I see, but what I am really trying to wrap my head around is why the tanto is ignored after the first strike.
You have some very good questions that I think are important for those who have the power to adapt their training to deal with more than just sport applications.
In shiai when one is struck with the tanto it has to be done in a particular manner. Eddy identified the requirements for a "correct" tanto strike in shiai above. The concept of ki ken tai no itchi is critical in this regard as the tanto thrust must be done with a step from the correct distance with the thrusting arm parallel to the floor and will not count as a strike (under competition rules) if one simply stabs from zero range after closing on the other player. In this light the thrust is more along the lines of European fencing than tanto jutsu per se.
Does this make sense from a modern knife fighting or self defence perspective - absolutely not imho. When one gets stabbed in competition it is more of a penalty against Toshu (the unarmed player) for non-existent tai sabaki instead of a reward to Tanto (the armed player) for having stabbed the other person. In the sense of Aikido fundamentals it makes sense that if one can't avoid being hit then the possibility of executing any technique becomes practically impossible.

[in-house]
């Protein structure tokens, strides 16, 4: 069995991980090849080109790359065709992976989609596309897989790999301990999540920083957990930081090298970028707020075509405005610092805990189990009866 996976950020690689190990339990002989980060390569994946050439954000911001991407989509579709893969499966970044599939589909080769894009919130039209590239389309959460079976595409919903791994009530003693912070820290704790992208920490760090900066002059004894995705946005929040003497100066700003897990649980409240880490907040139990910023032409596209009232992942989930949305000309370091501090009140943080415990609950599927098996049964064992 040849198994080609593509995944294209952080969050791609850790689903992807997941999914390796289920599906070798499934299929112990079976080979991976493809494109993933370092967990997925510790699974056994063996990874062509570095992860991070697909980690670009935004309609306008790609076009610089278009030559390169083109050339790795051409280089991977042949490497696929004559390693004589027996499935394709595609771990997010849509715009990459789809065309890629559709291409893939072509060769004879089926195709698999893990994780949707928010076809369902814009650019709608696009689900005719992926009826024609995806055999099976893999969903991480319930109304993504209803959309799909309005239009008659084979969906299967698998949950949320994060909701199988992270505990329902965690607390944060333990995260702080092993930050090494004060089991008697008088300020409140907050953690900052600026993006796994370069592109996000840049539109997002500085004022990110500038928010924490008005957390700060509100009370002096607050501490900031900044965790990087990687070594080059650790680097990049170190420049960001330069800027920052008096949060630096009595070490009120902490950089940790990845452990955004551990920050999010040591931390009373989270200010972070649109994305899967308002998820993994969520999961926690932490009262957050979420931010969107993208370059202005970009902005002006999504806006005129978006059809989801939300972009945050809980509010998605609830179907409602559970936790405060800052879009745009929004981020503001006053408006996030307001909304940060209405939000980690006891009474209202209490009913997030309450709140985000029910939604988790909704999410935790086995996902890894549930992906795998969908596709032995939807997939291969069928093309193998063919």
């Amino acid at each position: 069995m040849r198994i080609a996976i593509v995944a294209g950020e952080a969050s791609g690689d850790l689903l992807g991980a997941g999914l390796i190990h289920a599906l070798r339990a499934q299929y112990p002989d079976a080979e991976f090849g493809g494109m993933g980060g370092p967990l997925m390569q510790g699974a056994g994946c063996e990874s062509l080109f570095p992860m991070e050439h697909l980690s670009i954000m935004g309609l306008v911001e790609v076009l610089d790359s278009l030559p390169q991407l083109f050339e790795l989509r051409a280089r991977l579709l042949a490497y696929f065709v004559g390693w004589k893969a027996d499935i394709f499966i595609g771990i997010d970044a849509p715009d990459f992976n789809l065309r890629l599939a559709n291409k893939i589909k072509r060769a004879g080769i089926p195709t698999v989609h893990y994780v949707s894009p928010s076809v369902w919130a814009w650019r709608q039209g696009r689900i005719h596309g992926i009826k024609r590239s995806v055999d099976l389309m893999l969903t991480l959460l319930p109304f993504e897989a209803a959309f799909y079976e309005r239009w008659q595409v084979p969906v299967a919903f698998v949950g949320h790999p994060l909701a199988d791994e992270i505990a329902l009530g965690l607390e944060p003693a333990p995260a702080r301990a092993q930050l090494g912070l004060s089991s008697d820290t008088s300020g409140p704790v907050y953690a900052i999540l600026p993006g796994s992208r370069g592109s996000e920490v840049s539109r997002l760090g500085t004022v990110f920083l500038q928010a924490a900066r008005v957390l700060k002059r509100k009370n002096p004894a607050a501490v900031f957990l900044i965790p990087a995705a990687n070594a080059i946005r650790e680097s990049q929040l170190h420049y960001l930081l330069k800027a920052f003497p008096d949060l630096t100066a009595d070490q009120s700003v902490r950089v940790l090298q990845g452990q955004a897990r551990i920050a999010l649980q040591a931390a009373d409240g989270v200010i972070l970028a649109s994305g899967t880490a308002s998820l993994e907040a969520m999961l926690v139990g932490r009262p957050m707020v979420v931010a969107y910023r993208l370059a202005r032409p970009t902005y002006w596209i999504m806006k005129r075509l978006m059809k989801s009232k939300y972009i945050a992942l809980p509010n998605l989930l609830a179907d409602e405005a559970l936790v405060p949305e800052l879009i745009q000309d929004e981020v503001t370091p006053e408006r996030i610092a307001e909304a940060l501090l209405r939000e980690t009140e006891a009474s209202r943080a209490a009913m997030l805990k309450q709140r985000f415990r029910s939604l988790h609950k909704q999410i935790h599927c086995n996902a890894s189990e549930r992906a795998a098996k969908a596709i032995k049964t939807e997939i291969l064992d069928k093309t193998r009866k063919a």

Why keep the form of knife fighting for the first strike and then switch to unarmed tactics without a definite disarm as apposed to keep treating the attacker like they are armed or constantly treating the uke as they are unarmed, I guess would be my question.
As indicated by others, it should not be common practice to disregard the importance or existence of the tanto. But it is important to note that although there is a tanto in the match, there is not much of actual knife fighting tactics or techniques being used. As I said earlier, the primary role of the tanto is to enforce distance to minimize the possibility of an Aikido match turning into a Judo and grappling match. Tomiki was a high level Judoka and many of the early members of the Waseda Aikido Club (his first dojo where he developed the shiai system) were judoka. As a result the problem of matches becoming close range Judo bouts was a real issue. The tanto was introduced to prevent this problem.
In shiai when distance is closed after the initial strike it is Tanto's duty to place the knife on the chest or shoulder of Toshu if he is attempting a technique. This is to remind Toshu that he can be stabbed at this range and has to deal with the knife before technique can be attempted. Usually in shiai if Toshu applies an effective technique but had ignored the knife being pressed against his chest, the technique is disallowed. I believe the rules state that if Toshu ignores the knife pressed to his chest for more than 5 seconds he gets a warning and the 2 players are broken up and the bout is restarted from distance.
I think this is a good thread because many are unable to understand the difference between tanto shiai and Aikido self defence applications against tanto. It is something to be considered because meeting a trained knife fighter (especially of the FMA ilk) is nothing like Tanto Shiai and requires a pretty specific skill set imho.